Hyperion Records

Sechs Lieder, Op 48
First line:
Leise zieht durch mein Gemüt
composer
Nos 1-2: September 1884; Nos 3-6 August 1889

Recordings
'Grieg: Songs' (CDA67670)
Grieg: Songs
Buy by post £10.50 CDA67670 
Details
No 1: Gruß  Leise zieht durch mein Gemüt
No 2: Dereinst, Gedanke mein
No 3: Lauf der Welt  An jedem Abend geh' ich aus
No 4: Die verschwiegene Nachtigall  Unter den Linden
No 5: Zur Rosenzeit  Ihr verblühet, süße Rosen
No 6: Ein Traum  Mir träumte einst ein schöner Traum

Sechs Lieder, Op 48
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The Sechs Lieder Op 48 date mainly from 1889 (the last four from August of that year), although it seems that the first two were composed in two days in September 1884. These six songs to German texts by different authors were his first settings of German poets since Grieg’s first sets of published songs, his Opp 2 and 4, which appeared in 1863–4. By 1889, the fractures in Edvard and Nina’s marriage had long been repaired, and if it is too fanciful to ascribe new-found happiness in the first song, Gruß, there is no doubting the genuine expressive character of it. In many respects these songs, varied in mood, are the closest Grieg came to the Romantic German lieder style. Lauf der Welt and (especially) Die verschwiegene Nachtigall are particularly well known, and in the latter Grieg resists the temptation to overdo the tiny nightingale call in the vocal line, echoed in the piano accompaniment. It is not only the German texts which tended to make this set particularly favoured by German singers—the composer’s mastery in the fifth song, Goethe’s Zur Rosenzeit, and the integration of accompaniment and vocal line in the sixth, Ein Traum, are no way inferior to Hugo Wolf’s contemporaneous Sechs Gedichte von Scheffel, Mörike, Goethe und Kerner.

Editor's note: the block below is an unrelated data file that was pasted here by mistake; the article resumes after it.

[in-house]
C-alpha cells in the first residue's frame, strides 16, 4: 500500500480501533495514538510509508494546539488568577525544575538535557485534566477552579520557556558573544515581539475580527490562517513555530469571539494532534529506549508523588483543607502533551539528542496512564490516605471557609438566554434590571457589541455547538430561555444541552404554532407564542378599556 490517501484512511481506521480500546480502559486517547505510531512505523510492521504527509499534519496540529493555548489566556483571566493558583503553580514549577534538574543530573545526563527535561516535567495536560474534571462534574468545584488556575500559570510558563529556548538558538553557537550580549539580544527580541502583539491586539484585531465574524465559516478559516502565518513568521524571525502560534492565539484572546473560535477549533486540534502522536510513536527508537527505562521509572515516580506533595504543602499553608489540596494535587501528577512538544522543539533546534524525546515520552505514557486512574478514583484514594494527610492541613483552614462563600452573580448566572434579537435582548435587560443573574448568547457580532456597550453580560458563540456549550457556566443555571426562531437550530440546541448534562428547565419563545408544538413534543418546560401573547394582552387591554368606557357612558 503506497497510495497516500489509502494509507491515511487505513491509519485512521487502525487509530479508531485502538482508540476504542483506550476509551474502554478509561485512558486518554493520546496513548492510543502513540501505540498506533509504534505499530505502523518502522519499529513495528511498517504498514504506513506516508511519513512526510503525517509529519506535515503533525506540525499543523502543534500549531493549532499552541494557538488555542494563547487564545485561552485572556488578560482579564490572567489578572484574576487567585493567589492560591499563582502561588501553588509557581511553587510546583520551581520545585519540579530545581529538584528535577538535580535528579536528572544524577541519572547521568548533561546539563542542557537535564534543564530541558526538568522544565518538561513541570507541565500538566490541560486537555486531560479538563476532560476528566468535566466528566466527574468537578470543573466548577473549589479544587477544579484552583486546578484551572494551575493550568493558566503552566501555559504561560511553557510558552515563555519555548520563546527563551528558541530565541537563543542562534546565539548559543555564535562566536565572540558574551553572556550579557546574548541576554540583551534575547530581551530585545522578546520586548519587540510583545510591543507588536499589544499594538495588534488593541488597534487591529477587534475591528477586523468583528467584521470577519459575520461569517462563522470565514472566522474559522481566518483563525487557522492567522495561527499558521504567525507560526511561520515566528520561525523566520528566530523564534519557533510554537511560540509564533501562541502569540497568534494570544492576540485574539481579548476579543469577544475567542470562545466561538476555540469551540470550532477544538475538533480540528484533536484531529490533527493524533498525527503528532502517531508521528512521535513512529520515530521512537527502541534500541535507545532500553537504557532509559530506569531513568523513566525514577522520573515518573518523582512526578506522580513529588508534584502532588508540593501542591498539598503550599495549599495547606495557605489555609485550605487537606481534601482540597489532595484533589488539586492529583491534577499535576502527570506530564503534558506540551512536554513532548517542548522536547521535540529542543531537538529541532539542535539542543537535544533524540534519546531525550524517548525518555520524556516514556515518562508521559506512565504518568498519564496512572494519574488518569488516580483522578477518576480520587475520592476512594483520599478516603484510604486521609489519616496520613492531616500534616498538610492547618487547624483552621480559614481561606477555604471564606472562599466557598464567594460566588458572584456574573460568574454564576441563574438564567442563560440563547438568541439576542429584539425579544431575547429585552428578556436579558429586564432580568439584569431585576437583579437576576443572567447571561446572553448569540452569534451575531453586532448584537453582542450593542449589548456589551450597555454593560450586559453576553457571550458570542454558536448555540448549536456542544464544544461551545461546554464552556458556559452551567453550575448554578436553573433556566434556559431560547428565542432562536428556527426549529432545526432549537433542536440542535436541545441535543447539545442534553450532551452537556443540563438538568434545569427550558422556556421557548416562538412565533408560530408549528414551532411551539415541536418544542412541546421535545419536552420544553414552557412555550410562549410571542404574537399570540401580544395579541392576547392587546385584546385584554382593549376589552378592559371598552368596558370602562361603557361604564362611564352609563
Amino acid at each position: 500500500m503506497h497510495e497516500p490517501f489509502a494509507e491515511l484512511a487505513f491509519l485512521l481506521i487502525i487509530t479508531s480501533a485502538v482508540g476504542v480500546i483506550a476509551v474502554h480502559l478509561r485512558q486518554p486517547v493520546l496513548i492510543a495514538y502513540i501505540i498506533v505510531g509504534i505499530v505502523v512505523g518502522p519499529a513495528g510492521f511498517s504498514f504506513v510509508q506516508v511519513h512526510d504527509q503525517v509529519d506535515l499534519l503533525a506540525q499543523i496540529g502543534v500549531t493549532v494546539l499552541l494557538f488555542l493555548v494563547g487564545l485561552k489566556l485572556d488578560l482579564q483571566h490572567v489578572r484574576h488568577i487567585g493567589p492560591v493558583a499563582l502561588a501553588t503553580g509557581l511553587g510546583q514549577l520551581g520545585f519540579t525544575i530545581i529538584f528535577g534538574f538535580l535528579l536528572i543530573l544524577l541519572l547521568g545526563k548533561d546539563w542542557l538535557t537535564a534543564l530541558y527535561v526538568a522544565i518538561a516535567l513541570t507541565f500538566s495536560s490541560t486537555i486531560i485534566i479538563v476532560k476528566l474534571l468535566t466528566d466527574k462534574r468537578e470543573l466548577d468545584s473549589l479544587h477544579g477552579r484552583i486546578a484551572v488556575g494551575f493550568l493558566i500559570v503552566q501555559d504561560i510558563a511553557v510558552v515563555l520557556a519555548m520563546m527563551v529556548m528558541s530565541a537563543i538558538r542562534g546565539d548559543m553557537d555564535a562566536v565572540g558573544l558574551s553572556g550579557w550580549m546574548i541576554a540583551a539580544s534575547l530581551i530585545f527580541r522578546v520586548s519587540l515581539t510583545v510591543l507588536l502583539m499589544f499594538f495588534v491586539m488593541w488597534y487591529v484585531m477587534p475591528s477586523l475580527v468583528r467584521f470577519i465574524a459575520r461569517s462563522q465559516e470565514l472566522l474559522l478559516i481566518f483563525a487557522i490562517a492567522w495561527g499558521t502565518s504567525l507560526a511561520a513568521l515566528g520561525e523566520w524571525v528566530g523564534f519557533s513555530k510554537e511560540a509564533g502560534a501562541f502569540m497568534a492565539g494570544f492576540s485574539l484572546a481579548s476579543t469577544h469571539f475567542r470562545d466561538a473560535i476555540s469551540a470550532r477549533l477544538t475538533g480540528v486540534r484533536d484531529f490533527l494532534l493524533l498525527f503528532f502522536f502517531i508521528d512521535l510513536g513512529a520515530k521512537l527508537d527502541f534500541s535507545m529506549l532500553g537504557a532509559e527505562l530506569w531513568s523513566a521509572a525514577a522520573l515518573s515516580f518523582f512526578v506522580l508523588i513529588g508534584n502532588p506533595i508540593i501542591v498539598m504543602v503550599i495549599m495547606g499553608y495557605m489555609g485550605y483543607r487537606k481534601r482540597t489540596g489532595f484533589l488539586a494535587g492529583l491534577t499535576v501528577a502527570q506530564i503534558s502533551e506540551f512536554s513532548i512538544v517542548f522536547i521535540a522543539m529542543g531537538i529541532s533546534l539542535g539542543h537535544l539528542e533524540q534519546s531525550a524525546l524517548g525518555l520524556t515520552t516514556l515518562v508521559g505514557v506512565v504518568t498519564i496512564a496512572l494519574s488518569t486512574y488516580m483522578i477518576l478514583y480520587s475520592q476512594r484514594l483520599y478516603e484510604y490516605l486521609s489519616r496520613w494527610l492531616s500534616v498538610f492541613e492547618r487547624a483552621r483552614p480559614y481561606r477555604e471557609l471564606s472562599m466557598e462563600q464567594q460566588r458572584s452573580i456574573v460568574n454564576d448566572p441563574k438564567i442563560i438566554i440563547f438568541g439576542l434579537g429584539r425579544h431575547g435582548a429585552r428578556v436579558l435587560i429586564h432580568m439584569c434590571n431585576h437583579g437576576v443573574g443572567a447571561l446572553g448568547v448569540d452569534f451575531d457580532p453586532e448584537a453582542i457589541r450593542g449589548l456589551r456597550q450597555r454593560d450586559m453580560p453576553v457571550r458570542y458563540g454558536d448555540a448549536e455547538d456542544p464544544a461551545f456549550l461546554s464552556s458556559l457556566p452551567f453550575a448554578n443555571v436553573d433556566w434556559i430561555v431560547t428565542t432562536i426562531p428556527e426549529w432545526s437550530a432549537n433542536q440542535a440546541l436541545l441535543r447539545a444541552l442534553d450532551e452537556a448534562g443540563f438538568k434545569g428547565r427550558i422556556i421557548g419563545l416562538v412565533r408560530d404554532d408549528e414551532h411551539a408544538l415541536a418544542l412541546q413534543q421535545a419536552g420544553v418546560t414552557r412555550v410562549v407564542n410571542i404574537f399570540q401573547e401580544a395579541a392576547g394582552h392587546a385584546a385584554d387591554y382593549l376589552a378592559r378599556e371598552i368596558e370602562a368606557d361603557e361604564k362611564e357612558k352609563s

from notes by Robert Matthew-Walker © 2008

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